Saturday, October 12, 2013

THE SAD TRUTH ABOUT GROWING OLD IN MALAYSIA

The Heat, Issue 6 (12-18 Oct) on sale now
On 25 September, The Heat, Malaysia's latest weekly news magazine, interviewed  me for my views on nursing homes in the country. The 2-page article appears in Issue 6 (Oct 12-18). Unfortunately online access to the article is for subscribers only. If you are interested to check out The Heat as well as the article, you can pick up a copy at any newsplus outlet and at major bookstores. I bought mine at KLCC and was given a RM5.90 voucher for a drink at Chatime. That's value for money!

I hope the article will help draw attention to the plight of the urban elderly, especially those in their 70s and 80s who require assistance with activities of daily living (ADL). Not only is there an acute shortage of decent and affordable nursing homes and retirement homes, but also daycare centres where trained caregivers can keep an eye on the old folks while their adult children are at work.

For adult children, it is a huge risk to leave an elderly parent alone at home. What if Dad falls and hurts himself? What if he has a heart attack, or a stroke? What if Mom who has Alzheimer's wanders out and can't remember how to go home?

The sad truth about growing old in Malaysia
By Raphael Wong
Thursday, 10 Oct 2013, 07:15 PM

Where do you go when you grow old? In Malaysia, there are not many choices, especially for those from middle-class families.

The rich and affluent can afford the top of the line nursing or retirement homes, some of which costs upwards of RM8,000 a month. The poor can look to the government for assistance, mostly through the Welfare Department and get a place in an old folk’s home.

But those in the middle class will be left to fend for themselves. They cannot afford the high-end nursing or retirement homes, and neither do they qualify for government assistance – a problem that will persist and have a major social impact as the Malaysian population begins to age rapidly.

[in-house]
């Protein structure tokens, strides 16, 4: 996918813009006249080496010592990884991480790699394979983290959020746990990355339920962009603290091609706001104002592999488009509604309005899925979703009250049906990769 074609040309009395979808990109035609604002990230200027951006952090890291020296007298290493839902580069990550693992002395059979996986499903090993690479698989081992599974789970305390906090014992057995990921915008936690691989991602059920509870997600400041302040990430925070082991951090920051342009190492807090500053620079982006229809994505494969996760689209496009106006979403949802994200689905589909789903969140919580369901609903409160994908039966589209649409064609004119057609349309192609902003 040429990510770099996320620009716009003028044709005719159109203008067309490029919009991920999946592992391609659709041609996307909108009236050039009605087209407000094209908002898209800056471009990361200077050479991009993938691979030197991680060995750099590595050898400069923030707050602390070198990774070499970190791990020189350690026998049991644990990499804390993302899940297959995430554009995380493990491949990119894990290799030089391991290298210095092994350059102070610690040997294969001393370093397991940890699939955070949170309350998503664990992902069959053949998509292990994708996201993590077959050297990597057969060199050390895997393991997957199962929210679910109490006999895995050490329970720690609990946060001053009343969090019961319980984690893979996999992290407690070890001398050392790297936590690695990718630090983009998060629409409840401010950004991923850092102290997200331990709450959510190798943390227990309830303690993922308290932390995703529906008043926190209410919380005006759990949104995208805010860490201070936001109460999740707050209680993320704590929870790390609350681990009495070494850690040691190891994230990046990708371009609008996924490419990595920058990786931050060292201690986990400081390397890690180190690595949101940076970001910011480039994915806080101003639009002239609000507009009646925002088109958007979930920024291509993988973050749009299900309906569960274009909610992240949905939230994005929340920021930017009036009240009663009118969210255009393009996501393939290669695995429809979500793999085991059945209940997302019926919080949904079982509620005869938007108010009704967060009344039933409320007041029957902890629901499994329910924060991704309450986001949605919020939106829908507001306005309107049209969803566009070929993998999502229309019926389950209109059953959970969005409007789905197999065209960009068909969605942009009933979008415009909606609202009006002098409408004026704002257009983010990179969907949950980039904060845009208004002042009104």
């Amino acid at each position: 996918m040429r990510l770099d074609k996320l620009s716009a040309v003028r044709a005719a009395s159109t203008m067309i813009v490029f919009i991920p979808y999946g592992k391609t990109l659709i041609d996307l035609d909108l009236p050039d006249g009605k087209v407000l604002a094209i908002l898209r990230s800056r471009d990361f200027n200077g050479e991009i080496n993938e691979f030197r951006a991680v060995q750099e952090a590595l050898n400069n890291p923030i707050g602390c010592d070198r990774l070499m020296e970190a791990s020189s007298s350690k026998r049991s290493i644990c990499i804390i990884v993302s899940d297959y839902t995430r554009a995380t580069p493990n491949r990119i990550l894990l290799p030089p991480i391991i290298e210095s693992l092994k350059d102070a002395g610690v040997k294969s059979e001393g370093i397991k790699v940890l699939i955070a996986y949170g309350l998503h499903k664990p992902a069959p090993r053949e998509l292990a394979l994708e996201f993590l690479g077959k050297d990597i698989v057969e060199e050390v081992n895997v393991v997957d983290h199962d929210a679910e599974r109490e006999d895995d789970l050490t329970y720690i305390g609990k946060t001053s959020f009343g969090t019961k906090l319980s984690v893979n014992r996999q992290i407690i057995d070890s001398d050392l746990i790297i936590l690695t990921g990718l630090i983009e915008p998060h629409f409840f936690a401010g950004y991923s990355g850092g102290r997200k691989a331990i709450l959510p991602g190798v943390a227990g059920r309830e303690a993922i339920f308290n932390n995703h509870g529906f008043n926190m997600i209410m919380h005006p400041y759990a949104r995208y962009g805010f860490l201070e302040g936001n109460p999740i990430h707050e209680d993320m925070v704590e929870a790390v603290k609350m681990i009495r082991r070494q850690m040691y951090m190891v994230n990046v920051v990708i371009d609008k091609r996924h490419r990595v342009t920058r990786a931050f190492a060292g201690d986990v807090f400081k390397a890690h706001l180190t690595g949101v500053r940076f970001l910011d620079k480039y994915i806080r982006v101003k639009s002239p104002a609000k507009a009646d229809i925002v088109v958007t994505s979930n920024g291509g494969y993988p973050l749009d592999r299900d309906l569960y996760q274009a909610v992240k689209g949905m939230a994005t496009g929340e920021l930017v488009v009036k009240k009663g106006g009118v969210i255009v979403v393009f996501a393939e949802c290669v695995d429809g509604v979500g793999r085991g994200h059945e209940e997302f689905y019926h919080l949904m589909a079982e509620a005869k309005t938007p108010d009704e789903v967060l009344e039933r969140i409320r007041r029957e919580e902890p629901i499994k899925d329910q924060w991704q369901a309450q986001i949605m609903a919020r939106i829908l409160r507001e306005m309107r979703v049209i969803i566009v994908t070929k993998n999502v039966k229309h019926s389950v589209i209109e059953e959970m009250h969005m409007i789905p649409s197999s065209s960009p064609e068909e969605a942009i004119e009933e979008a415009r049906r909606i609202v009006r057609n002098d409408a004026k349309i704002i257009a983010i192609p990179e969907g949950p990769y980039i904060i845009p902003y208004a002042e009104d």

According to the Statistics Department, there were 1.4 million Malaysians aged 65 years and above, or about 5% of the total population in 2010. This number is set to soar to an estimated 2.2 million by 2020, accounting for 6.8% of the population.

Given that the middle class make up 40% of the population, there will be a huge portion of the population who will end up growing old either with not enough money to have a decent retirement or not poor enough to be entitled to state care.

How then do these people cope? There is the old Asian tradition of living off your offspring but even that is wearing thin. The other is to find an affordable retirement home, but there is no guarantee that they will offer the right kind of care and services.

Do our nursing homes provide adequate care? Find out on page 10 + 12 of The Heat.


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